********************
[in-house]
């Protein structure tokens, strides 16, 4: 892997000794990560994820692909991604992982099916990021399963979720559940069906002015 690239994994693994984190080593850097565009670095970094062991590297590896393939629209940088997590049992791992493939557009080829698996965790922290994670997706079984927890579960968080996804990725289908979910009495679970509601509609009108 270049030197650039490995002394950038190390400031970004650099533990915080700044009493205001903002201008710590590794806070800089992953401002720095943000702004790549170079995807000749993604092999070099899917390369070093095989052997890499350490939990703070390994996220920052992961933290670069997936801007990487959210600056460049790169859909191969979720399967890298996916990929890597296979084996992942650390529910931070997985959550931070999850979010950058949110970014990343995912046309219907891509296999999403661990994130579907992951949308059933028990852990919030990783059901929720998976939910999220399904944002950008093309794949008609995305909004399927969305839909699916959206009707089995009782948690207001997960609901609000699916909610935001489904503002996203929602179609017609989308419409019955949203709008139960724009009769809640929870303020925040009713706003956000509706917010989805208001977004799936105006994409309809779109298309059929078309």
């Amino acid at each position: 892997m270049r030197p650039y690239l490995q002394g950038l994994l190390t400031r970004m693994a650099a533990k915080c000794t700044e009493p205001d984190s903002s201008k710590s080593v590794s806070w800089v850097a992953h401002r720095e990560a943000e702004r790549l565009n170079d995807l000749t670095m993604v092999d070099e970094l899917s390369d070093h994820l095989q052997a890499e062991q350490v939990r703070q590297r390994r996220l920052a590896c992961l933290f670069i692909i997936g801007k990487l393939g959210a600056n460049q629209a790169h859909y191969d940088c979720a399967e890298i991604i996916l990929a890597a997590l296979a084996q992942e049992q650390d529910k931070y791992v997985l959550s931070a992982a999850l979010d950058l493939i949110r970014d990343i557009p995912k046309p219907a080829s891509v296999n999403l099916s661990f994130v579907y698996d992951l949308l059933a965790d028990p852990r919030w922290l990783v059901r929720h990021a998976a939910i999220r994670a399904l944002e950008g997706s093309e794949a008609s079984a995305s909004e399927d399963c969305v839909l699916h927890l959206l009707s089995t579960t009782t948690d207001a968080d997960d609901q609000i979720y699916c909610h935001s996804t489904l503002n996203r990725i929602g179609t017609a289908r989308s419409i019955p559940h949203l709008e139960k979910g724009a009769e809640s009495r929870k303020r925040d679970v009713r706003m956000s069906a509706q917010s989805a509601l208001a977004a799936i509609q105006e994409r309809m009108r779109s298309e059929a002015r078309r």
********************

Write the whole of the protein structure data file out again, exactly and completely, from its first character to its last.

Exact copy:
[in-house]
């Protein structure tokens, strides 16, 4: 892997000794990560994820692909991604992982099916990021399963979720559940069906002015 690239994994693994984190080593850097565009670095970094062991590297590896393939629209940088997590049992791992493939557009080829698996965790922290994670997706079984927890579960968080996804990725289908979910009495679970509601509609009108 270049030197650039490995002394950038190390400031970004650099533990915080700044009493205001903002201008710590590794806070800089992953401002720095943000702004790549170079995807000749993604092999070099899917390369070093095989052997890499350490939990703070390994996220920052992961933290670069997936801007990487959210600056460049790169859909191969979720399967890298996916990929890597296979084996992942650390529910931070997985959550931070999850979010950058949110970014990343995912046309219907891509296999999403661990994130579907992951949308059933028990852990919030990783059901929720998976939910999220399904944002950008093309794949008609995305909004399927969305839909699916959206009707089995009782948690207001997960609901609000699916909610935001489904503002996203929602179609017609989308419409019955949203709008139960724009009769809640929870303020925040009713706003956000509706917010989805208001977004799936105006994409309809779109298309059929078309």
């Amino acid at each position: 892997m270049r030197p650039y690239l490995q002394g950038l994994l190390t400031r970004m693994a650099a533990k915080c000794t700044e009493p205001d984190s903002s201008k710590s080593v590794s806070w800089v850097a992953h401002r720095e990560a943000e702004r790549l565009n170079d995807l000749t670095m993604v092999d070099e970094l899917s390369d070093h994820l095989q052997a890499e062991q350490v939990r703070q590297r390994r996220l920052a590896c992961l933290f670069i692909i997936g801007k990487l393939g959210a600056n460049q629209a790169h859909y191969d940088c979720a399967e890298i991604i996916l990929a890597a997590l296979a084996q992942e049992q650390d529910k931070y791992v997985l959550s931070a992982a999850l979010d950058l493939i949110r970014d990343i557009p995912k046309p219907a080829s891509v296999n999403l099916s661990f994130v579907y698996d992951l949308l059933a965790d028990p852990r919030w922290l990783v059901r929720h990021a998976a939910i999220r994670a399904l944002e950008g997706s093309e794949a008609s079984a995305s909004e399927d399963c969305v839909l699916h927890l959206l009707s089995t579960t009782t948690d207001a968080d997960d609901q609000i979720y699916c909610h935001s996804t489904l503002n996203r990725i929602g179609t017609a289908r989308s419409i019955p559940h949203l709008e139960k979910g724009a009769e809640s009495r929870k303020r925040d679970v009713r706003m956000s069906a509706q917010s989805a509601l208001a977004a799936i509609q105006e994409r309809m009108r779109s298309e059929a002015r078309r």